I have just heard that The Haunting Of Nathaniel Wolfe has been shortlisted for the Calderdale Children’s Book Of The Year Award, 2009. As you can imagine, I’m very pleased.
I don’t suppose any author writes in order to win awards. Most of us, I think, just do it because we’re driven to. We don’t have any choice in the matter. No doubt some people are more calculating than others. (That sounds like a criticism but it’s not meant to be. All art involves some element of calculation, after all.) But speaking personally, I never make up my mind to write a particular kind of book in advance, I just respond to whatever is obsessing me at the moment. It’s like scratching an itch.
Does that sound ridiculous, or pretentious? I hope not. The fact is that my books are all about myself – even if the hero of the story is a fourteen year old girl, even if it’s set in an imaginary word. It’s all been extrapolated from my own experience then encrytpted on my own personal Enigma Machine.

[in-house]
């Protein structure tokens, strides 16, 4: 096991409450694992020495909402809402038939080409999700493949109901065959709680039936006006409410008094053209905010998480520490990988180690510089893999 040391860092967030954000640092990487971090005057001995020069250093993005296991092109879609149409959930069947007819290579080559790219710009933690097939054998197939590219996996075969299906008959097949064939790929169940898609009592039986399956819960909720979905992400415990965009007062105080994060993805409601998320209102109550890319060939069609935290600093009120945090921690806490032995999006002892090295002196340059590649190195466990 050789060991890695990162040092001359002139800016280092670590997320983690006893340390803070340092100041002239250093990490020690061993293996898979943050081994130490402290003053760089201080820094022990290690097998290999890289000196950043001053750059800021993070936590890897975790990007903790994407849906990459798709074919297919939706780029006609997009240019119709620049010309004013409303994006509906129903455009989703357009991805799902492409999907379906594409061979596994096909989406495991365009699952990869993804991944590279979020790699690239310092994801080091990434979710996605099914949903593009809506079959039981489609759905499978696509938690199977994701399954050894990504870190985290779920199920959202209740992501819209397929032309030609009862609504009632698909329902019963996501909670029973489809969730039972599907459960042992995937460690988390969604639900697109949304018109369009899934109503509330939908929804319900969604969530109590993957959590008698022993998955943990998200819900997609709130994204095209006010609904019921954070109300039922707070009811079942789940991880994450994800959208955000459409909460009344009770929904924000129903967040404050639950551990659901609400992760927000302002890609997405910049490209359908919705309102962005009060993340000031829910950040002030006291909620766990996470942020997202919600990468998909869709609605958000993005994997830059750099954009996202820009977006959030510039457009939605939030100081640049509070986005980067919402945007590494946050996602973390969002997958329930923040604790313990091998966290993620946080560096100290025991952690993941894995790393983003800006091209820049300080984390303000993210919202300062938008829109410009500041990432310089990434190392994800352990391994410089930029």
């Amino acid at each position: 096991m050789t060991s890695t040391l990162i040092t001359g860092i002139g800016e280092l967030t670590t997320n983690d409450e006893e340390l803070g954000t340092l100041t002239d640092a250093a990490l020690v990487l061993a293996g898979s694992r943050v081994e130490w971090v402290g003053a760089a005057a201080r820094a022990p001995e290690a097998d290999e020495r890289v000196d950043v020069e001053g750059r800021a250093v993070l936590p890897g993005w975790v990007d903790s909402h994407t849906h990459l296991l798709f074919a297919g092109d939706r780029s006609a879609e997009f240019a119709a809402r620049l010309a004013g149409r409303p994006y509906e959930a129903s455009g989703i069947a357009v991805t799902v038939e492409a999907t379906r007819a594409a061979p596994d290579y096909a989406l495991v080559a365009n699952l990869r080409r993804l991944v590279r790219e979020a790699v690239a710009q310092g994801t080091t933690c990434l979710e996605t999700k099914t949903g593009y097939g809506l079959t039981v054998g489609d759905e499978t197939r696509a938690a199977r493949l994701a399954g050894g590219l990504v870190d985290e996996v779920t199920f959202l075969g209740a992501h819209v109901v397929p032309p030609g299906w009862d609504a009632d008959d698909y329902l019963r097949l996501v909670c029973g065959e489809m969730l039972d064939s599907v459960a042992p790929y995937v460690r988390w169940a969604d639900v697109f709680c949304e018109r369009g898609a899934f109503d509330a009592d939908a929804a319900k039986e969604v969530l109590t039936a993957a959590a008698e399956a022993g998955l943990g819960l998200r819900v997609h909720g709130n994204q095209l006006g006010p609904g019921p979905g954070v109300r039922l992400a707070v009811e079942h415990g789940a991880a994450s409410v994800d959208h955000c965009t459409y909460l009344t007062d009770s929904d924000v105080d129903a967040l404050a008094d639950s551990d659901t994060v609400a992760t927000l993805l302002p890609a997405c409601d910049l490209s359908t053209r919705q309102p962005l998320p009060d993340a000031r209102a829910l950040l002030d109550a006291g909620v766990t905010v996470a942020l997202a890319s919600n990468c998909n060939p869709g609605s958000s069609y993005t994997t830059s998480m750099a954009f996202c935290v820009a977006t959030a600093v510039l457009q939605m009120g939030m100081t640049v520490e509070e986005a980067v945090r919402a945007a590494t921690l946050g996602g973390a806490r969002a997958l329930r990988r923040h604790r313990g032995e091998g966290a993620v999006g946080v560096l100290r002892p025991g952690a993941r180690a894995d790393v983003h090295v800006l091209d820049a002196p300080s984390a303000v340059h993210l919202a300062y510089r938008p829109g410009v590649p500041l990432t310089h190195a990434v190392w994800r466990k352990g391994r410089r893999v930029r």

Nevertheless, it cheers one up enormously to hear that a book has been placed on the shortlist for an award. Because it means that I’ve found an area of experience that has meaning and resonance for other people. It’s like wandering about in a dark cave underground and then suddenly hearing voices.
Writing can be a very solitary business. During my working day I’m on my own for ten hours at a stretch.I’m not expecting anyone to feel sorry for me. I arranged it like that because I don’t really believe there’s any alternative.
What about writing groups, you may ask? Well, it’s true that they offer a degree of mutual support but they also present an enormous distraction. The process of writing requires that you download the contents of your mind onto a blank page, then arrange and rearrange the elements of that download to create the best and most satisfying order. I believe that’s best done in solitude.
But the intensity of that solitude makes it all the nicer when you come in from the cold every now and again, and stand there blinking in the unaccustomed light as people shake you by the hand and say, ‘Well done! Good piece of work.’